Effective change management relies on a strategic approach whereby all changes, both certain and potential, are considered and risk assessed. From here, you can develop a strategy which maximises transparency while ensuring that normal business functions can operate as normal.
Like ERP implementation itself, change management requires a step-by-step approach, including:
- Start by identifying certain and potential changes, and determining who and what will be affected by them.
- Communicate and prepare personnel for changes by offering practical guidance and support, as well as additional training where necessary.
- Be transparent about why the business is implementing ERP software when communicating with personnel and stakeholders. Why is the system necessary and what benefits will it bring to the business?
- Set guidelines for new operational structures, workflows and processes. The more comprehensive you can be at this stage, the smoother the transition and onboarding will be when the system goes live.
- Ensure total transparency by providing regular project updates to all personnel affected by the rollout.
Stage 5: Data Migration
Migrating legacy data to new ERP software is one of the most critical steps in the implementation process; it’s also among the most complex and time-consuming. Having dedicated IT resource is crucial to the success of effective data migration, ensuring complete accuracy and data safety.
While data migration and cleansing are often billed as the most difficult step in the ERP implementation cycle, there are steps you can take to make the process as simple and efficient as possible. Try the following when determining your data migration strategy:
- Schedule regular meetings with IT personnel and stakeholders to keep the migration process on track.
- Make progress as you go; small cleansing and clean-up tasks can be done in down-time periods, freeing up vital resource when it’s really needed.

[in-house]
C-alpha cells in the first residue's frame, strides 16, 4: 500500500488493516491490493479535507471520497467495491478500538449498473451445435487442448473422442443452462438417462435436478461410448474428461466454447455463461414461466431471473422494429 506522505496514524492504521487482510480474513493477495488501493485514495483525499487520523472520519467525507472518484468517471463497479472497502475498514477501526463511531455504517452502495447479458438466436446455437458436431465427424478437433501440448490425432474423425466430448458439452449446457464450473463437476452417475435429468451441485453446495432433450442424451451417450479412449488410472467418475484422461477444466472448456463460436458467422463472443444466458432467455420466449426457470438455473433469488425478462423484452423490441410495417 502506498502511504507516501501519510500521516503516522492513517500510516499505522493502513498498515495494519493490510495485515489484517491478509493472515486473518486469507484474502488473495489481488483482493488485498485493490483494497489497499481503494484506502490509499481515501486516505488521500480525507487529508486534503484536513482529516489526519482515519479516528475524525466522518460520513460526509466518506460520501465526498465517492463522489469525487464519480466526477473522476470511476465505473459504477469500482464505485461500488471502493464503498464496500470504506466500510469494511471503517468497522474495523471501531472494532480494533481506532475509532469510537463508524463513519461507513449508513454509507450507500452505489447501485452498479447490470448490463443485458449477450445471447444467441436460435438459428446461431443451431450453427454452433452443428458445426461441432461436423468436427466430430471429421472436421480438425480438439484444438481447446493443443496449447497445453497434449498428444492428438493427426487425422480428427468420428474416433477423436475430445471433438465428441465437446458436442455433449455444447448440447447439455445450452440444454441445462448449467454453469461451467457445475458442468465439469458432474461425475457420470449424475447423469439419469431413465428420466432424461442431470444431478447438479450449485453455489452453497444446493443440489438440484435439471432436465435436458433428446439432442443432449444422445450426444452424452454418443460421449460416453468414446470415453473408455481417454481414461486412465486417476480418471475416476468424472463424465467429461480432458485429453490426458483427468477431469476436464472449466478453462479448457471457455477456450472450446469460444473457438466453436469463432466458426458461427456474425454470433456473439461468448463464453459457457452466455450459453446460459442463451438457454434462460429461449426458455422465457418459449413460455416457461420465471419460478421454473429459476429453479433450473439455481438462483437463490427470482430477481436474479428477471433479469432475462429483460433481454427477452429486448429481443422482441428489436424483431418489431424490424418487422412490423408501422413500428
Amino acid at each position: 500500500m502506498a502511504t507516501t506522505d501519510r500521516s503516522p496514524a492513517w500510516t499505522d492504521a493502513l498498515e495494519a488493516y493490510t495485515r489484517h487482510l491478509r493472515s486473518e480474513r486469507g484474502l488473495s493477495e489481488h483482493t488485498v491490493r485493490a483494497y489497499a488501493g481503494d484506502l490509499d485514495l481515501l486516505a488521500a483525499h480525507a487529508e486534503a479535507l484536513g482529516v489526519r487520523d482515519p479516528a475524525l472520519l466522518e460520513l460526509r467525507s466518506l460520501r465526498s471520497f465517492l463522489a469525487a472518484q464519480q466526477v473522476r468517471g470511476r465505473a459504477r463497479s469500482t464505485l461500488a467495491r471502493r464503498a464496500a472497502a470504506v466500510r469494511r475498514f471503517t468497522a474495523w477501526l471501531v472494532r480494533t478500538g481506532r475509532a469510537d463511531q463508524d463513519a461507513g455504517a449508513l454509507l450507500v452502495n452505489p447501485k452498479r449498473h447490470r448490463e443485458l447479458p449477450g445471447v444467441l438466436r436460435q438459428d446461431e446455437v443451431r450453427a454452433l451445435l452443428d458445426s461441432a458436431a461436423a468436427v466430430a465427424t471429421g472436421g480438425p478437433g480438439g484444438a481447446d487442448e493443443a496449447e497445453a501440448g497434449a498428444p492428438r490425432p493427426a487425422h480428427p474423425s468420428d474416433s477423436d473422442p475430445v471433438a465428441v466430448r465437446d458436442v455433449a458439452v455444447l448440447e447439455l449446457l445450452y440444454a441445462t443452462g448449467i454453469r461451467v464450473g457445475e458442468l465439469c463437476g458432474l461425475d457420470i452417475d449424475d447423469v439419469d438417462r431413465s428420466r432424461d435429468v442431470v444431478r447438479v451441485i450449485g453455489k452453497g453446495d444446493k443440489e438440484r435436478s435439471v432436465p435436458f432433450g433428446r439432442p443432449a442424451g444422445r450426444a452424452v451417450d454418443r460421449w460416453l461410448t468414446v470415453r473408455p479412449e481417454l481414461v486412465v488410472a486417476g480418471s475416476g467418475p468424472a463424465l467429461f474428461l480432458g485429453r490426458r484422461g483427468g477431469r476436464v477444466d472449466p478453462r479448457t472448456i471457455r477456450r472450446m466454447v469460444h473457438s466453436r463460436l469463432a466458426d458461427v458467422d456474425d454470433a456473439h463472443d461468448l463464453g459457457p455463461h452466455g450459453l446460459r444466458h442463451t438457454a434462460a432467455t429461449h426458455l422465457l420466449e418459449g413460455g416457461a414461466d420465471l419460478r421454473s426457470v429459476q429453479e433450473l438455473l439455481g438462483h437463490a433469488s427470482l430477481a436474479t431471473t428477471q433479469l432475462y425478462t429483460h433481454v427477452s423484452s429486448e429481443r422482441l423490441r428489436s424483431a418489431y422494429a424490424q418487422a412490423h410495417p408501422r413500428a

- Be aggressive with your migration schedule, investing the right personnel and resources into the task to complete it in the timeliest way possible.
- Assign data management to the right personnel; pragmatic, detail-orientated people are your best bet for carrying this stage of the implementation process.
- Test your master data at regular intervals to identify problem areas which may hinder the system go-live.
Stage 6: Testing
You may think much of the legwork is done when data migration is complete, but introducing an ERP system isn’t as simple as hitting the ‘on’ button. To ensure successful onboarding and integration, a period of intensive testing is needed to put the software through its paces before its ready for use across the business.
The nature of modular ERP software means that every process, interface and function require rigorous testing to ensure it provides genuine benefit to the end-user. Problems will undoubtedly emerge in the preliminary rounds of testing, petering out as you move towards executing testing in a real-world setting with individuals from across the business.
Testing is a crucial part of the ERP implementation process, but one that is easy to rush as the project nears completion. Remain patient, trust in the process and advice of your consultants, and the time will come when you can look forward to a successful go-live with confidence that everything has been accounted for.
Stage 7: Offer Training for Adapted Business Processes
All the resources, technical knowhow and third-party expertise you’ve invested in will account for nought if you fail to provide adequate training for end-users – particularly on business processes which have changed as a result of the ERP adoption. A suite of training for user groups across the business will ensure that everyone is on the same page by the go-live date.
When readying your workforce for new ERP-led processes and workflows, training can take several forms, including:
- E-learning modules
- Face-to-face training
- On-the-job training and problem-solving tasks
Your ERP consultancy partners should be able to help deliver training and support to individuals and teams, ensuring that everything is in place by the go-live date. Groups who will require comprehensive training in new ERP systems and processes generally include:
- Senior staff and managers
- IT personnel
- HR personnel
- Supply chain personnel
- Sales and marketing teams
- Accounting and finance personnel
We hope this guide to successful ERP implementation offers some insight into the process and what’s involved. At JS3 Global, we’re experts in helping businesses Implement the very latest ERP software and solutions, with an experienced global team and hundreds of Implementations delivered all over the world, our team are on hand to provide project management, functional, business and technical support, guidance and expertise at every stage of the journey, and beyond. For more information, visit the homepage or call us on 0161 503 0866.